ESB Networks, Ireland’s distribution network operator, has proposed a trial of electric vehicles (EVs) be undertaken to assess their impact on the distribution and meter management systems.
Currently there are believed to be around 600 EVs on Ireland’s roads, with initial research indicating that the majority of charging takes place in owners’ homes at night time. However, under Ireland’s obligations under the EU Renewable Energy Directive, the country has targeted to have 10% of its passenger cars and light commercial fleets (approximately 230,000 vehicles) electrically powered by 2020 – raising concerns over their impact and the challenges of their introduction.
ESB Networks’ pilot is aimed to support learning about EV technology and the expected interaction with the distribution system in terms of safety, connection standards, mobile lead measurement, controllability and ICT and user behavior.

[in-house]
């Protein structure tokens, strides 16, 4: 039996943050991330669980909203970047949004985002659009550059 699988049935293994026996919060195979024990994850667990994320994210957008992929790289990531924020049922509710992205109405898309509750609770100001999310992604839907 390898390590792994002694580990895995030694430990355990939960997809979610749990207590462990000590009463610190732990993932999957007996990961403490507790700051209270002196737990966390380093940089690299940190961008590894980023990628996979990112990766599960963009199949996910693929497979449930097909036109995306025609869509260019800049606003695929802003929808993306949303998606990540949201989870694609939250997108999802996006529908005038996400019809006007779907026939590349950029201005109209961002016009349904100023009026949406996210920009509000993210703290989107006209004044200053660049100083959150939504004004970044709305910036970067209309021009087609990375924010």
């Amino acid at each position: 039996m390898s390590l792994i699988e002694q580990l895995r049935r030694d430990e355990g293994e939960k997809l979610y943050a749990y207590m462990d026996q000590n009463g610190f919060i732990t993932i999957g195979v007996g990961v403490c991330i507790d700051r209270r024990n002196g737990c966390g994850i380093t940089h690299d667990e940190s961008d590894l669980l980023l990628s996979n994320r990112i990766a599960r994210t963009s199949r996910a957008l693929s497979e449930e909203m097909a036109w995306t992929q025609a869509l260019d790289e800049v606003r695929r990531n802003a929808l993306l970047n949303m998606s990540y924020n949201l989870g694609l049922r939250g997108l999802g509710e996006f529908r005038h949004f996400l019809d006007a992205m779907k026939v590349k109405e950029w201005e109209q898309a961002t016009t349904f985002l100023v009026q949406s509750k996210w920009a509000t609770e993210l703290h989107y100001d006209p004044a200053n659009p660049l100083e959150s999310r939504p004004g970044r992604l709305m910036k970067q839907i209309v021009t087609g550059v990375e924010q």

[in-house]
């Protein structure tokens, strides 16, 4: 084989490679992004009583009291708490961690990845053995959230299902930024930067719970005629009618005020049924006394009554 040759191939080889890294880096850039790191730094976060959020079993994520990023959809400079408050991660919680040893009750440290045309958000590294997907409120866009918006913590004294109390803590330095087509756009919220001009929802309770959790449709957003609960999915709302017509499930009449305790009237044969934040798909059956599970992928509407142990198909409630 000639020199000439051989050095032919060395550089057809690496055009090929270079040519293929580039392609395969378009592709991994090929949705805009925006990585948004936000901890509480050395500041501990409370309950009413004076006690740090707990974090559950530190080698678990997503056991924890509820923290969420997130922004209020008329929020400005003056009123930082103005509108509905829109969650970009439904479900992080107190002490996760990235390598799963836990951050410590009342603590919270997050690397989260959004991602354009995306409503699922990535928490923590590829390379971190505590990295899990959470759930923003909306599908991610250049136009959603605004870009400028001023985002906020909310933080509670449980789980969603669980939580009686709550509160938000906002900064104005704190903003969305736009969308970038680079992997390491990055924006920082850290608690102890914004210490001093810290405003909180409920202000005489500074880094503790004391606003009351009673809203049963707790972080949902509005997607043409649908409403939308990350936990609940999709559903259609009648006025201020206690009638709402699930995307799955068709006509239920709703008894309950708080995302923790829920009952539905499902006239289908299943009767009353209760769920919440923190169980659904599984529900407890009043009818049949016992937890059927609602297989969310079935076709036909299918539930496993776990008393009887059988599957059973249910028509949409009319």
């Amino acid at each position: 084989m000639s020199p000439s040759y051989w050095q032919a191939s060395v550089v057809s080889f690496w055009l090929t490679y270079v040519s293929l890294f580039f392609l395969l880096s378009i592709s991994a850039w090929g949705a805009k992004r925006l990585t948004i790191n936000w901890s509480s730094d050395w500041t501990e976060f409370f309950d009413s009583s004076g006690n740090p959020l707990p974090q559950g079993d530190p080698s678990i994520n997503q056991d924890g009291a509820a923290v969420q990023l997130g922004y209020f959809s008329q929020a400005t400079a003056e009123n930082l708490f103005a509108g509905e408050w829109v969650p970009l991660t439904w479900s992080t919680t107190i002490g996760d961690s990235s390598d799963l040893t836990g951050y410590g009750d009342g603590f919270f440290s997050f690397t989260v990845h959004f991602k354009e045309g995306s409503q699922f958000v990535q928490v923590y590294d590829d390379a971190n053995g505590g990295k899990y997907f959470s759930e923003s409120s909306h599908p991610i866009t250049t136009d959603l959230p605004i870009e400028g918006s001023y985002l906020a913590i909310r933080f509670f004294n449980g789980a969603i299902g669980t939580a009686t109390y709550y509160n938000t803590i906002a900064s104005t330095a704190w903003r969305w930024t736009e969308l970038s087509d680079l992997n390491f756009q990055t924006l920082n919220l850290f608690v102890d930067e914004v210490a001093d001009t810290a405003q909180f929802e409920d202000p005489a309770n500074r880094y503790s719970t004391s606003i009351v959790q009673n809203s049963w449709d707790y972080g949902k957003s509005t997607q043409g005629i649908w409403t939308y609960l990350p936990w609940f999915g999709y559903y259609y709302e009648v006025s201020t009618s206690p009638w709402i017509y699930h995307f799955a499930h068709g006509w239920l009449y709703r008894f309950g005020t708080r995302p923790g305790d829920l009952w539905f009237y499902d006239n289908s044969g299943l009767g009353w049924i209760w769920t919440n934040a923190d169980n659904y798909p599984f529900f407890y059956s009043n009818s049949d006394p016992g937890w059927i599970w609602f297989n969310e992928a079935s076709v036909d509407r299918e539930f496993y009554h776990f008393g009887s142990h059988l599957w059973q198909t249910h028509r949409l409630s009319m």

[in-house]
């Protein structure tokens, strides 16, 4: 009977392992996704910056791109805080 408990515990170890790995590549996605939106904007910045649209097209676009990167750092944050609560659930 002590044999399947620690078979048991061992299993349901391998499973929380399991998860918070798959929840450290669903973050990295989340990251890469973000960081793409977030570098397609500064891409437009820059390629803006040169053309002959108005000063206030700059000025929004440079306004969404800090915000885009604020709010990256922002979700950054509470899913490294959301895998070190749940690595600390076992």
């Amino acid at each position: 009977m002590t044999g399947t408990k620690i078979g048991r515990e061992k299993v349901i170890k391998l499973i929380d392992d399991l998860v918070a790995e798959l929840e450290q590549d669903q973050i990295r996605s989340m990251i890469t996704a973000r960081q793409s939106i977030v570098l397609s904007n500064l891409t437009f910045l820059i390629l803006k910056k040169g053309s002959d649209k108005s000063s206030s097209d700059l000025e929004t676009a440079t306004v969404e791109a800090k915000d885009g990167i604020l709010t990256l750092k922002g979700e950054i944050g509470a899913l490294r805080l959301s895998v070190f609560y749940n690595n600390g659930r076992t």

In the €25 million 3-year trial, it is proposed to rollout a charging infrastructure with up to 1,500 AC charge points, 29 DC fast charge points and up to 2,000 home chargers, and to trial the EVs across both a wide spectrum of potential users as well as across a range of rural and urban network topographies. Aspects that will be investigated include solutions to increase the distribution network capability of hosting EVs and the use of EVs for demand side management.
In a consultation document – under consultation to November 25 – the Commission for Energy Regulation (CER) has indicated its support for the pilot, stating that given the potentially huge importance of EVs for the Irish electricity system, there is a case for increasing the R&D budget to fund an efficient pilot project.
A final decision following the consultation is anticipated before year end.